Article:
The Budget’s Secret Bonus For Property Investors – Michael Yardney
Did you pick the hidden surprise in the horror budget of the 13th May?
In my view there was some was some good news for property investors buried amongst all the spending cuts and tax hikes and I’m not taking about the fact that negative gearing was left untouched.
I guess if you’re like most Australian’s your probably thinking, “how will last week’s budget affect my pocket?”
Of course there’s also the big picture questions of how the budget will affect the economy and whether the treatment of people at the bottom, middle and top is fair? But if you’re like many homeowners or property investors you’re probably wondering: “what does all this do to property values?”
Well…as I see it the good news for those who own property is that the government is relying on continuing low interest rates and more consumer spending to help grow the economy.
You see… since the Global Financial Crisis, despite an unprecedented resources boom, our government debt has nearly tripled growing faster than debt in Europe where many countries endured a full blown economic disaster. This means if Joe Hockey wants to rein in and pay down this debt without increasing taxes the government is going to have to limit it’s spending.
But there’s another issue…
Our economy has been growing at below its medium-term trend rate of about 3 per cent a year, which is the rate that keeps unemployment steady. And the economic forecasts from the RBA suggest that our economy will remain sluggish.
However the problem is that with a mining led slump in business investment and public sector spending being capped by constraints in state and federal budgets, unemployment rates are slowly edging higher.
At the same time our relatively expensive Australian dollar is stifling tourism, manufacturing and non-mining exports.
So what can our government do to boost the economy?
There is little option the government other than relying on low interest rates and asset prices rising further for GDP growth over the next few years.
Fact is: the government is hoping for a construction led economic boost and more consumer spending. The budget papers explain:
“further gains in household wealth are expected to support a further modest decline in [household] savings ratio, allowing consumption to grow faster than income.”
As you can see from the graph below, since 2008 (the GCF) we’re back to saving again, with the average household stashing aside around 10% of their disposable income.
At the same time our household wealth has grown thanks to higher house and equity prices at a time when we’ve been curbing our liabilities.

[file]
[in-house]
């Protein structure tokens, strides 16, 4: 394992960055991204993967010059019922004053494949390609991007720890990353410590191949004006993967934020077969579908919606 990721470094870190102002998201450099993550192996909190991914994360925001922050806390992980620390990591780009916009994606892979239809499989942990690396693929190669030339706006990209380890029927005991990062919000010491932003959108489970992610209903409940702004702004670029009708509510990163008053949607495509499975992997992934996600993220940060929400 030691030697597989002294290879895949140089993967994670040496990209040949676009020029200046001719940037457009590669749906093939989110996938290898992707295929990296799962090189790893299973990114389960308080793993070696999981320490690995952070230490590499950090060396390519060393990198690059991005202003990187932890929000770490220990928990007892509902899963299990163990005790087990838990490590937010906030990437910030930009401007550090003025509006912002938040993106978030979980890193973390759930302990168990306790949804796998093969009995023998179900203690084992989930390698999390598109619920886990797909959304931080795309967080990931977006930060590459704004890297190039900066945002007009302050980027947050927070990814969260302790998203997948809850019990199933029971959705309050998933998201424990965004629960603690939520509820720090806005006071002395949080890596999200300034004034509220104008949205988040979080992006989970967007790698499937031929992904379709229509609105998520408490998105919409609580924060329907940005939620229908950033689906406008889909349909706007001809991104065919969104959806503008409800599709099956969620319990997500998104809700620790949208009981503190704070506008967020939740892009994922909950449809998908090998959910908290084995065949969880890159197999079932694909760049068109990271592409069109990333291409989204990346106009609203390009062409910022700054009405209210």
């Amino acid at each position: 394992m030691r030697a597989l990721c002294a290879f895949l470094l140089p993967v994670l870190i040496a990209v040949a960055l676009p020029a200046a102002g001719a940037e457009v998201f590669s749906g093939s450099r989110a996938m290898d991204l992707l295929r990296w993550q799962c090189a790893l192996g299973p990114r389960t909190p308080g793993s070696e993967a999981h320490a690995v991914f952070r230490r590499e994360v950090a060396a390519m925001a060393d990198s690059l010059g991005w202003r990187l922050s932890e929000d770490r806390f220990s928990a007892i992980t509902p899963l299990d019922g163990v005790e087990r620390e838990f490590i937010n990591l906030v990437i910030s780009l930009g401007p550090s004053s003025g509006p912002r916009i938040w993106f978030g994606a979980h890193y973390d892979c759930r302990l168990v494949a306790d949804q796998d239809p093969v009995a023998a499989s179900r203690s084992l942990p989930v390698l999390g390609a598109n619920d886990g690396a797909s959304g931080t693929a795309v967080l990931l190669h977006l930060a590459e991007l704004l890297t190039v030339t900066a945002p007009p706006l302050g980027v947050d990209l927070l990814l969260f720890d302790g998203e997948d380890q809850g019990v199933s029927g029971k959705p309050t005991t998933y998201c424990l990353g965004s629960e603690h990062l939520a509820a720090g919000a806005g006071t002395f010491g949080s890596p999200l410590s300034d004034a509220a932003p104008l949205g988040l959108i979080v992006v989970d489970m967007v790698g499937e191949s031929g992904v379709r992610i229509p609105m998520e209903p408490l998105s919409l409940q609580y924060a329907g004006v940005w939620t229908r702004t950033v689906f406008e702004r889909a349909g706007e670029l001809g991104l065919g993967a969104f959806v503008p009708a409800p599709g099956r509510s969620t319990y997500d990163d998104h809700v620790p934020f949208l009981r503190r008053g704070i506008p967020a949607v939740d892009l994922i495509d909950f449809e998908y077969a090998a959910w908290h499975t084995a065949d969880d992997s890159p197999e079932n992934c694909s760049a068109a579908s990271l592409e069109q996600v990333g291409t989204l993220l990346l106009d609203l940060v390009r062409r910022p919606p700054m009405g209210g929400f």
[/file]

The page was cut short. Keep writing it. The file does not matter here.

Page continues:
What this means is property values will keep rising…
Low interest rates, strong population growth and new household formation creating pent up demand, increasing household wealth and greater consumer spending means the outlook is good for our capital city property markets.
Especially since all this is happening on a backdrop of relative affordability of housing because, despite rising property values, our historically low interest rates and rising wages is making housing as affordable as it has ever been over the last decade.
Different markets will be affected differently.
Of course different segments of the property market will be affected differently with middle Australia and the prestige end of the market likely to outperform the lower end of the market where first home buyers and Aussie battlers will be challenged by some of the budget cuts.
The bottom line…
It is likely that interest rates will remain low for some time to encourage us to spend up and this is good for our property markets.
Now I recognise that this will have some naysayers jumping up and down saying this will lead to the property bubble as households take on more debt than they can prudently handle.
And I agree that counting on rising asset prices to support economic growth is not necessarily a great way to manage the economy. But the government has decided to tighten its belt and count on us to build more homes, in part because of the positive spin off effect of new home buyers spending up big on appliances, carpets etc.
Of course this property cycle will eventually come to an end when interest rates inevitably rise, but that’s how property cycles work.
In the mean time property investors should take advantage of the prevailing markets and buy wisely building up their asset base, while at the same time maintaining a financial buffer for the more difficult times that will catch up with us down the track.
Michael Yardney is a director of Metropole Property Strategists who create wealth for their clients through independent, unbiased property advice and advocacy. He is best-selling author, one of Australia’s leading experts in wealth creation through property and writes the Property Update blog. Subscribe today and you’ll receive a free video training – The Golden Rules of Property Investment.